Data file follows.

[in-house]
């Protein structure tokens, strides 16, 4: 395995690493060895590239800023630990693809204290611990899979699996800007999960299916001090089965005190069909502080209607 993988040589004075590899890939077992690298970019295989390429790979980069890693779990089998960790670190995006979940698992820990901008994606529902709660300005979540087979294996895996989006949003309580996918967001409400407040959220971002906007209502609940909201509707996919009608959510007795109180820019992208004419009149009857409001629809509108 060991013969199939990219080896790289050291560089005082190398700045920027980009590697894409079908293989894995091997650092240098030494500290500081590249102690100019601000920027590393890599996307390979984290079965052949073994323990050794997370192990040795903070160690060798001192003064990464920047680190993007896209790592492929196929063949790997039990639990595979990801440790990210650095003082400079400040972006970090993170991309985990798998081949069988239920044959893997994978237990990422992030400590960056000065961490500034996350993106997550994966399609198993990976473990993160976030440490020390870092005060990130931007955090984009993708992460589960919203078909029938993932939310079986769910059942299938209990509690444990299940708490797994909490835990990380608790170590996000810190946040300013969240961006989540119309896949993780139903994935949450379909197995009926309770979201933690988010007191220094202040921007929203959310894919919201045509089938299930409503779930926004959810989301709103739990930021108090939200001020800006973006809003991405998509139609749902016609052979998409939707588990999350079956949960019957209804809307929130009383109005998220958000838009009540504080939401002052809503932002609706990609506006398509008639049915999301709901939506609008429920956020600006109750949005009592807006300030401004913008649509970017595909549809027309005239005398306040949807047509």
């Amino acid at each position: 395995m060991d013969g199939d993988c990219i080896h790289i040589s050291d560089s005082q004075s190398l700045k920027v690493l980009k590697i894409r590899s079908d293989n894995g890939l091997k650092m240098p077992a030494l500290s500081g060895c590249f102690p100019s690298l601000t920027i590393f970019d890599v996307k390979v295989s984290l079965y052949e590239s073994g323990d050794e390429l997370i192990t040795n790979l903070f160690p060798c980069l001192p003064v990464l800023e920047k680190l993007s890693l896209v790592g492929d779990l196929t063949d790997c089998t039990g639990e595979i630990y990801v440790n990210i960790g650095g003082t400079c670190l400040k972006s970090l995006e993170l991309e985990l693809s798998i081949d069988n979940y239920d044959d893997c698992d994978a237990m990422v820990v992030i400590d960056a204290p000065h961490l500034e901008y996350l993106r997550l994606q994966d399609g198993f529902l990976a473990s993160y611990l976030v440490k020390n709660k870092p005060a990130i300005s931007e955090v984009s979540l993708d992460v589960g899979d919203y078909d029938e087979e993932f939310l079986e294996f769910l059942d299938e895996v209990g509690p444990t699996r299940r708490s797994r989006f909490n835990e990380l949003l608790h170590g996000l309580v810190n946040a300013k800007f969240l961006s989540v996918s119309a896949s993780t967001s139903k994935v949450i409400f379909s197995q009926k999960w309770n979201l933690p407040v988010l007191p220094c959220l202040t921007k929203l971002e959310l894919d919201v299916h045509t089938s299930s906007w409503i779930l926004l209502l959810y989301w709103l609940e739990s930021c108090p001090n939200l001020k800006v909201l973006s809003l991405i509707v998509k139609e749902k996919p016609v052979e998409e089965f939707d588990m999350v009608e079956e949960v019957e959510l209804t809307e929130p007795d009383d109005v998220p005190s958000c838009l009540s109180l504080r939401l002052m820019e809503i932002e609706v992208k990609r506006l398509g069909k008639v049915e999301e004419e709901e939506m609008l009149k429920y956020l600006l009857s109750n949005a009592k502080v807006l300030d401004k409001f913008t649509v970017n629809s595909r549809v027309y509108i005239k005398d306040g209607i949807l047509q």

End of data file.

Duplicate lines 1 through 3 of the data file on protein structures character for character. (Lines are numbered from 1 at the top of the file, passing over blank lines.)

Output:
[in-house]
């Protein structure tokens, strides 16, 4: 395995690493060895590239800023630990693809204290611990899979699996800007999960299916001090089965005190069909502080209607 993988040589004075590899890939077992690298970019295989390429790979980069890693779990089998960790670190995006979940698992820990901008994606529902709660300005979540087979294996895996989006949003309580996918967001409400407040959220971002906007209502609940909201509707996919009608959510007795109180820019992208004419009149009857409001629809509108 060991013969199939990219080896790289050291560089005082190398700045920027980009590697894409079908293989894995091997650092240098030494500290500081590249102690100019601000920027590393890599996307390979984290079965052949073994323990050794997370192990040795903070160690060798001192003064990464920047680190993007896209790592492929196929063949790997039990639990595979990801440790990210650095003082400079400040972006970090993170991309985990798998081949069988239920044959893997994978237990990422992030400590960056000065961490500034996350993106997550994966399609198993990976473990993160976030440490020390870092005060990130931007955090984009993708992460589960919203078909029938993932939310079986769910059942299938209990509690444990299940708490797994909490835990990380608790170590996000810190946040300013969240961006989540119309896949993780139903994935949450379909197995009926309770979201933690988010007191220094202040921007929203959310894919919201045509089938299930409503779930926004959810989301709103739990930021108090939200001020800006973006809003991405998509139609749902016609052979998409939707588990999350079956949960019957209804809307929130009383109005998220958000838009009540504080939401002052809503932002609706990609506006398509008639049915999301709901939506609008429920956020600006109750949005009592807006300030401004913008649509970017595909549809027309005239005398306040949807047509």
């Amino acid at each position: 395995m060991d013969g199939d993988c990219i080896h790289i040589s050291d560089s005082q004075s190398l700045k920027v690493l980009k590697i894409r590899s079908d293989n894995g890939l091997k650092m240098p077992a030494l500290s500081g060895c590249f102690p100019s690298l601000t920027i590393f970019d890599v996307k390979v295989s984290l079965y052949e590239s073994g323990d050794e390429l997370i192990t040795n790979l903070f160690p060798c980069l001192p003064v990464l800023e920047k680190l993007s890693l896209v790592g492929d779990l196929t063949d790997c089998t039990g639990e595979i630990y990801v440790n990210i960790g650095g003082t400079c670190l400040k972006s970090l995006e993170l991309e985990l693809s798998i081949d069988n979940y239920d044959d893997c698992d994978a237990m990422v820990v992030i400590d960056a204290p000065h961490l500034e901008y996350l993106r997550l994606q994966d399609g198993f529902l990976a473990s993160y611990l976030v440490k020390n709660k870092p005060a990130i300005s931007e955090v984009s979540l993708d992460v589960g899979d919203y078909d029938e087979e993932f939310l079986e294996f769910l059942d299938e895996v209990g509690p444990t699996r299940r708490s797994r989006f909490n835990e990380l949003l608790h170590g996000l309580v810190n946040a300013k800007f969240l961006s989540v996918s119309a896949s993780t967001s139903k994935v949450i409400f379909s197995q009926k999960w309770n979201l933690p407040v988010l007191p220094c959220l202040t921007k929203l971002e959310l894919d919201v299916h045509t089938s299930s906007w409503i779930l926004l209502l959810y989301w709103l609940e739990s930021c108090p001090n939200l001020k800006v909201l973006s809003l991405i509707v998509k139609e749902k996919p016609v052979e998409e089965f939707d588990m999350v009608e079956e949960v019957e959510l209804t809307e929130p007795d009383d109005v998220p005190s958000c838009l009540s109180l504080r939401l002052m820019e809503i932002e609706v992208k990609r506006l398509g069909k008639v049915e999301e004419e709901e939506m609008l009149k429920y956020l600006l009857s109750n949005a009592k502080v807006l300030d401004k409001f913008t649509v970017n629809s595909r549809v027309y509108i005239k005398d306040g209607i949807l047509q």